That progress was halted on July 20, 2015, when a suicide bomber struck a group of young Turkish leftists on their way to a humanitarian mission in the Syrian border town of Kobani. Thirty-two people were killed and more than 100 were wounded. Although Turkish officials blamed Islamic State, the Kurdistan Workers’ Party, or PKK, suspected government involvement and understood the incident as an attack on the Kurdish cause. After it retaliated by killing two police officers, a fragile two-and-a-half-year cease-fire between the government and the PKK collapsed, and a war resumed — one that resembles the ghastly conflicts that, in recent decades, have torn apart Sri Lanka, Peru and Colombia. (This war is mostly confined to the southeastern part of the country.)

As a result of all this turmoil, the mood in Istanbul has turned funereal. Tourists usually descend upon the city in March and April, but many have chosen to stay home or go elsewhere. Quite a few of the hundreds of bars, cafes and restaurants that surround Istiklal Street are deserted. The young manager of an elegant hotel in the city center told me that circumstances have forced him to drop his daily rate by 100 euros. Like many educated, secular Turks in their 20s and 30s, he doesn’t see a future in this country. He and his wife are trying to relocate to Amsterdam.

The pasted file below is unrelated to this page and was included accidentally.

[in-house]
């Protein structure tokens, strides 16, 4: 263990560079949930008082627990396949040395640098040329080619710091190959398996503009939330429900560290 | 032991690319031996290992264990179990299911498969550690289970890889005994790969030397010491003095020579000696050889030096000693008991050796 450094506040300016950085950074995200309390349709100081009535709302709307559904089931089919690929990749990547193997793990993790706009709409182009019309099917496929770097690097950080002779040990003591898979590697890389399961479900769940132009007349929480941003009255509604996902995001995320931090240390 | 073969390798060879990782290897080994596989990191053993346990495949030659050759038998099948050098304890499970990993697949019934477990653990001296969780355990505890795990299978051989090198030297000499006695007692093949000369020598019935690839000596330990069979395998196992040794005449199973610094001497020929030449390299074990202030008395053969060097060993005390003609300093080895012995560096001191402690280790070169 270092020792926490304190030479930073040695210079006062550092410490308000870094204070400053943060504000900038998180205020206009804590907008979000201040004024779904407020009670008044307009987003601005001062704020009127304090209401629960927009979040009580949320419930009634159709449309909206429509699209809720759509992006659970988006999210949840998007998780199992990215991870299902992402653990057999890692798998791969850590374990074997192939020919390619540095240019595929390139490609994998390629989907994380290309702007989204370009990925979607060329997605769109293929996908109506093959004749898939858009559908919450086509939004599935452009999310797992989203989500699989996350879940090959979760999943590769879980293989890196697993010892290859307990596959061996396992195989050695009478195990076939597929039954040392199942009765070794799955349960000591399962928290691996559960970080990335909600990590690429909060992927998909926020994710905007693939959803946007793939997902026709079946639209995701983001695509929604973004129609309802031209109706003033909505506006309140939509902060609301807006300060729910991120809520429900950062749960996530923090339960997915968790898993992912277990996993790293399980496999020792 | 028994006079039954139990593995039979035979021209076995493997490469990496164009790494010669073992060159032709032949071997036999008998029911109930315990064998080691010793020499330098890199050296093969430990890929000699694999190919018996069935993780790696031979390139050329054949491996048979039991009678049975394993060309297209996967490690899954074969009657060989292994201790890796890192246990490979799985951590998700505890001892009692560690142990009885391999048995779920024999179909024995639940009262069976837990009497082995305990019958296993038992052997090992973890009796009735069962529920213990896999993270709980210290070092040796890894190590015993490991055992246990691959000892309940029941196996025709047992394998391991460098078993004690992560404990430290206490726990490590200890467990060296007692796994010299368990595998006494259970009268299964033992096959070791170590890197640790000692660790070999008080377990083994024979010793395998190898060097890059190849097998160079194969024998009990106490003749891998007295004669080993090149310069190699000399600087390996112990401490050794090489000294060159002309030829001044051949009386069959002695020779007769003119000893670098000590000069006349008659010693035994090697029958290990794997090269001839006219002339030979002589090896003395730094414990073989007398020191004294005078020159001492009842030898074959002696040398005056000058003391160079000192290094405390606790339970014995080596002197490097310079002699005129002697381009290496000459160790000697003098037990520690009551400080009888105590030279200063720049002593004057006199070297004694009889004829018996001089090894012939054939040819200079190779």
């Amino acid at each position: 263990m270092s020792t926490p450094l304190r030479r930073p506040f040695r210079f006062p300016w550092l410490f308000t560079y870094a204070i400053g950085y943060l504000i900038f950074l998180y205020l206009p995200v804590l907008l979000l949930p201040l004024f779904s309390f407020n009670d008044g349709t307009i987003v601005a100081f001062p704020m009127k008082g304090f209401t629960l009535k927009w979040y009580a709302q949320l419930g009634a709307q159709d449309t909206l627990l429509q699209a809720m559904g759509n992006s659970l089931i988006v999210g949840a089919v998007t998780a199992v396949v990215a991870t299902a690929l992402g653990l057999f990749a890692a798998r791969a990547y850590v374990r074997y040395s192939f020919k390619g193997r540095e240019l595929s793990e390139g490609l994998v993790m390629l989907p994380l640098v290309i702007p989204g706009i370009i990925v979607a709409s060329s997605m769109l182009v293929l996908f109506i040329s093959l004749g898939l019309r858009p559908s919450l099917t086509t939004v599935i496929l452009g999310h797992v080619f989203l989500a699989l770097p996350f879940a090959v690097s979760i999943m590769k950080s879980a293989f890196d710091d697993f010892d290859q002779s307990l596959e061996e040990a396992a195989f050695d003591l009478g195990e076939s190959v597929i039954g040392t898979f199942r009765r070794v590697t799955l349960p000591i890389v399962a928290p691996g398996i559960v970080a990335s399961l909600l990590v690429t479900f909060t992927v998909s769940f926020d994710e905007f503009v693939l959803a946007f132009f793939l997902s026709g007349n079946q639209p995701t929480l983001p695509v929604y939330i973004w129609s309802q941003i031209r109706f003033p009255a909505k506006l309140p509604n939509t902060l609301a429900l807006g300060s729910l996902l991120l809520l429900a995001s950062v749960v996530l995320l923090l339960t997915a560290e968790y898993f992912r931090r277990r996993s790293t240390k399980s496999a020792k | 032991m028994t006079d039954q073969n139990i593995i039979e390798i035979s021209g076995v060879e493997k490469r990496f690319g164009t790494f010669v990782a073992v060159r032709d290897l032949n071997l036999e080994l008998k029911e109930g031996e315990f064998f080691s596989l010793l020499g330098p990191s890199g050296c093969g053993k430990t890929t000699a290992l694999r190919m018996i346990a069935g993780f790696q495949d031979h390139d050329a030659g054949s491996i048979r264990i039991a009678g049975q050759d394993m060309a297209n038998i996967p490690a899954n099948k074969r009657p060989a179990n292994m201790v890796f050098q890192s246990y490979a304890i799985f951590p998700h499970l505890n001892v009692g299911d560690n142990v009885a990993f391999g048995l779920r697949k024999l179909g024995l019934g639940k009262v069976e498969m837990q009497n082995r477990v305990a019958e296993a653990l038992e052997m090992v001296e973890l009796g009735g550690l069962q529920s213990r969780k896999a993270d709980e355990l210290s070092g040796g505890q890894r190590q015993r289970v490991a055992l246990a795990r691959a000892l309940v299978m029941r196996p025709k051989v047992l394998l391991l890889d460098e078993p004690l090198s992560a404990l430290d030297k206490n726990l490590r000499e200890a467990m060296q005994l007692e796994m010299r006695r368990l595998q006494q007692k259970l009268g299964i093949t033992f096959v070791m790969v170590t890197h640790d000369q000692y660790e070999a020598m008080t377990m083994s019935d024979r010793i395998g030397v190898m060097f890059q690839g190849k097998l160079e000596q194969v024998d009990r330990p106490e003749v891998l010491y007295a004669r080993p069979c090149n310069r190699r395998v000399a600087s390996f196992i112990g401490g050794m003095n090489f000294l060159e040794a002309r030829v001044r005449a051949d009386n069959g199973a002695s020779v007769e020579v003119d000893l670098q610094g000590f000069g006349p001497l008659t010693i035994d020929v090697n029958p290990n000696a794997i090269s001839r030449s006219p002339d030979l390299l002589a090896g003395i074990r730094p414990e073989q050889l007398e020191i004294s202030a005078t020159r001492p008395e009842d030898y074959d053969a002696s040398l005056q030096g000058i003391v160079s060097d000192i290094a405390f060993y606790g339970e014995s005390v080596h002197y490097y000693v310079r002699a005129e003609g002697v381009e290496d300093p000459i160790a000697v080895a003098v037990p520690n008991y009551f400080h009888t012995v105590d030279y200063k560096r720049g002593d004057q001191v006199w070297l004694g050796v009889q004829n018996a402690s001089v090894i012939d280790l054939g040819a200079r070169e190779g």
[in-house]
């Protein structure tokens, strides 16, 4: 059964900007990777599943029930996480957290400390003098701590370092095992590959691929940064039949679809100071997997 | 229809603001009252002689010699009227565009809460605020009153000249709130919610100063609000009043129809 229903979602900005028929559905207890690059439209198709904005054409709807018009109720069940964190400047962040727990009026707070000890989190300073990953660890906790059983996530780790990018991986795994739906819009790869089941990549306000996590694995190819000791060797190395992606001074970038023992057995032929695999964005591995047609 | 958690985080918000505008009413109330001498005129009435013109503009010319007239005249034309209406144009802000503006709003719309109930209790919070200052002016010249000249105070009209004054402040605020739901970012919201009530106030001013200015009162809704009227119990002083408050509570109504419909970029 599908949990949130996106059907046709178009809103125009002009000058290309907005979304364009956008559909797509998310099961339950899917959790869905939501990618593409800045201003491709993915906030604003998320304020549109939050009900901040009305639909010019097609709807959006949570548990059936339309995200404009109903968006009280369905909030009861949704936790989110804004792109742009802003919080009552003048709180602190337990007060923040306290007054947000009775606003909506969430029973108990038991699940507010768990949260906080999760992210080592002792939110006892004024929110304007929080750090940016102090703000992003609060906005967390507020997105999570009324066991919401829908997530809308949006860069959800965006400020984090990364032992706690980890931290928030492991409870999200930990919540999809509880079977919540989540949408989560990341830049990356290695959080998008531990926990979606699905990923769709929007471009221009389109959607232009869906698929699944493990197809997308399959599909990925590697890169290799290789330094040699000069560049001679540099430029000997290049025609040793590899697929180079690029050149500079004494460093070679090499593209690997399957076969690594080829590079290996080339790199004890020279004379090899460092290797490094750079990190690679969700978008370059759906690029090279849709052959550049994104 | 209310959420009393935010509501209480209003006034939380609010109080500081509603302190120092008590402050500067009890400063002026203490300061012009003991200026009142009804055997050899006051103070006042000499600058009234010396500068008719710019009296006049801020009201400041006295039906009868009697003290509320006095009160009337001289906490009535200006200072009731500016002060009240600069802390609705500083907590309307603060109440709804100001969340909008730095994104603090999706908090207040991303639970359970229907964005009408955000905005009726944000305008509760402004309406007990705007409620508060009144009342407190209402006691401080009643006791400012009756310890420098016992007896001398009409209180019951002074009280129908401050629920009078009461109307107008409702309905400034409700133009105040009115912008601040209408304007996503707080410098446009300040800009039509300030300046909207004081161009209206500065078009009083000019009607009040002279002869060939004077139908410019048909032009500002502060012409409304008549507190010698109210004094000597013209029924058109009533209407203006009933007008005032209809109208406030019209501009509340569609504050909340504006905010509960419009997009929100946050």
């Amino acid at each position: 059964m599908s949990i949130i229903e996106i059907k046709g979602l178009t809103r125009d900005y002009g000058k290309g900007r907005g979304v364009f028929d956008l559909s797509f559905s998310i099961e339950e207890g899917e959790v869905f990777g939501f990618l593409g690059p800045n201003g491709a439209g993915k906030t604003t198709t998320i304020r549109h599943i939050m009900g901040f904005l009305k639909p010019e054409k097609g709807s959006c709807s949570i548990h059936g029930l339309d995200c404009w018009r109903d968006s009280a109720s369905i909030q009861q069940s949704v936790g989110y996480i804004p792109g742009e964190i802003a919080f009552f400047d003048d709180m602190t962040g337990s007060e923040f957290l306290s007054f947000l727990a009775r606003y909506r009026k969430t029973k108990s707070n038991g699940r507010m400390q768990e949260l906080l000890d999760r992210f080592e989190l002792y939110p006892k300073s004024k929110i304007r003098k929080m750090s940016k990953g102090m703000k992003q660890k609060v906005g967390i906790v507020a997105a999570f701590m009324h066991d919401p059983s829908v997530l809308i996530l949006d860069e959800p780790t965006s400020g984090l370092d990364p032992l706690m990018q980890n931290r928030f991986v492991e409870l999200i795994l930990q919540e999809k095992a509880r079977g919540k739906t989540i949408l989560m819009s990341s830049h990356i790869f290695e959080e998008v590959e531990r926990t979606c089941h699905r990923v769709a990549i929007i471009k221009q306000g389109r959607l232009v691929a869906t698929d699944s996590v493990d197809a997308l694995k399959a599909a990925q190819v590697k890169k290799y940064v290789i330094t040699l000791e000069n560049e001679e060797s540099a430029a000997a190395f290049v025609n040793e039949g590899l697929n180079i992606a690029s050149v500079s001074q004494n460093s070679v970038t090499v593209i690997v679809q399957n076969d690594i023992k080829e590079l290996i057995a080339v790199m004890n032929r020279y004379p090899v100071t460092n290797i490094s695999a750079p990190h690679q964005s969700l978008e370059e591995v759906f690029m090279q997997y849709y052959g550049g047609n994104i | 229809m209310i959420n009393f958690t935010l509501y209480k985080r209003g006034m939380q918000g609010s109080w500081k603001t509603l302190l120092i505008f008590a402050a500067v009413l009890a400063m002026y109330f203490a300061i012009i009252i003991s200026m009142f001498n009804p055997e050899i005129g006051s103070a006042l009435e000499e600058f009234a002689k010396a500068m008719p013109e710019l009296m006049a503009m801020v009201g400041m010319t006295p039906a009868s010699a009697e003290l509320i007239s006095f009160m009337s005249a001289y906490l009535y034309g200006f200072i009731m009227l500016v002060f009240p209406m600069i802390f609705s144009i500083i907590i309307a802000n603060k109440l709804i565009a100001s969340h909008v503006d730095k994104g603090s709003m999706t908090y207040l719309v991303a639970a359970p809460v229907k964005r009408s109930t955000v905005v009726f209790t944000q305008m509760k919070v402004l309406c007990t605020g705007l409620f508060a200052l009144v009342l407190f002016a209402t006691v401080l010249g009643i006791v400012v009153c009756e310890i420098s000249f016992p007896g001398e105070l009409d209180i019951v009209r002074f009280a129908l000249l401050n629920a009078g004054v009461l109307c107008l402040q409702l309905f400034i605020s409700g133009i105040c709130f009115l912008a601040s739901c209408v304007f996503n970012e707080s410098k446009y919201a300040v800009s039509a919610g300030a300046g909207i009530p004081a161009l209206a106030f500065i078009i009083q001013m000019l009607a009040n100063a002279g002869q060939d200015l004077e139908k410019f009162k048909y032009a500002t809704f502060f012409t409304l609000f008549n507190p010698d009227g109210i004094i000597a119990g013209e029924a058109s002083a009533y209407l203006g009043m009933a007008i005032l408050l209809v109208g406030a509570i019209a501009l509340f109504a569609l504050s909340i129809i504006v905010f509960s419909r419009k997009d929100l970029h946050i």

Shopkeepers, too, are feeling the strain. Forty percent of the shops in Istanbul’s leather-exporting district have closed this year, leaving 3,000 people jobless. “The dream is over here,” a leather industry spokesman told the English-language Hurriyet Daily News. A few days ago I went to Lale Plak, a famed record store on Istiklal Street that was founded in 1957 and that embodies Istanbul’s deep-rooted cosmopolitanism. I fell into conversation with a stylish Turkish musician in her 40s who had lived in Paris for many years but returned to Istanbul in 2012. I asked her if she had made the right decision by coming back to Turkey. “I’m not happy about it,” she replied. “I don’t like the situation.”